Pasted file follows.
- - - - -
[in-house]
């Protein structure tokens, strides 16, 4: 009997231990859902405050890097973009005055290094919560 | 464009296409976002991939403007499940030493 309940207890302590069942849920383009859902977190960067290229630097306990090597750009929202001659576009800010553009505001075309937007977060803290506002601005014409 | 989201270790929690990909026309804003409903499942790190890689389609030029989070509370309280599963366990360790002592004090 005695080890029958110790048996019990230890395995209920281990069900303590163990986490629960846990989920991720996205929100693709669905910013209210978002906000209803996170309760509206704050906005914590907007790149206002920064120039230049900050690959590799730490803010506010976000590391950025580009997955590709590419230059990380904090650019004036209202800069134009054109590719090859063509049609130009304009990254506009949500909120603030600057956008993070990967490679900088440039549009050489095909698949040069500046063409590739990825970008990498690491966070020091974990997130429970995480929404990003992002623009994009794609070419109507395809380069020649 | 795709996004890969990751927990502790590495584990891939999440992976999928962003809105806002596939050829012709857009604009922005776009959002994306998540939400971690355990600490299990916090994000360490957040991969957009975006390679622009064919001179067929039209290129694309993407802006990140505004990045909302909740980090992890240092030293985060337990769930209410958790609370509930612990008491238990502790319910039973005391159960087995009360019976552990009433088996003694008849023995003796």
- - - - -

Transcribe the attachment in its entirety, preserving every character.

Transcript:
[in-house]
């Protein structure tokens, strides 16, 4: 009997231990859902405050890097973009005055290094919560 | 464009296409976002991939403007499940030493 309940207890302590069942849920383009859902977190960067290229630097306990090597750009929202001659576009800010553009505001075309937007977060803290506002601005014409 | 989201270790929690990909026309804003409903499942790190890689389609030029989070509370309280599963366990360790002592004090 005695080890029958110790048996019990230890395995209920281990069900303590163990986490629960846990989920991720996205929100693709669905910013209210978002906000209803996170309760509206704050906005914590907007790149206002920064120039230049900050690959590799730490803010506010976000590391950025580009997955590709590419230059990380904090650019004036209202800069134009054109590719090859063509049609130009304009990254506009949500909120603030600057956008993070990967490679900088440039549009050489095909698949040069500046063409590739990825970008990498690491966070020091974990997130429970995480929404990003992002623009994009794609070419109507395809380069020649 | 795709996004890969990751927990502790590495584990891939999440992976999928962003809105806002596939050829012709857009604009922005776009959002994306998540939400971690355990600490299990916090994000360490957040991969957009975006390679622009064919001179067929039209290129694309993407802006990140505004990045909302909740980090992890240092030293985060337990769930209410958790609370509930612990008491238990502790319910039973005391159960087995009360019976552990009433088996003694008849023995003796």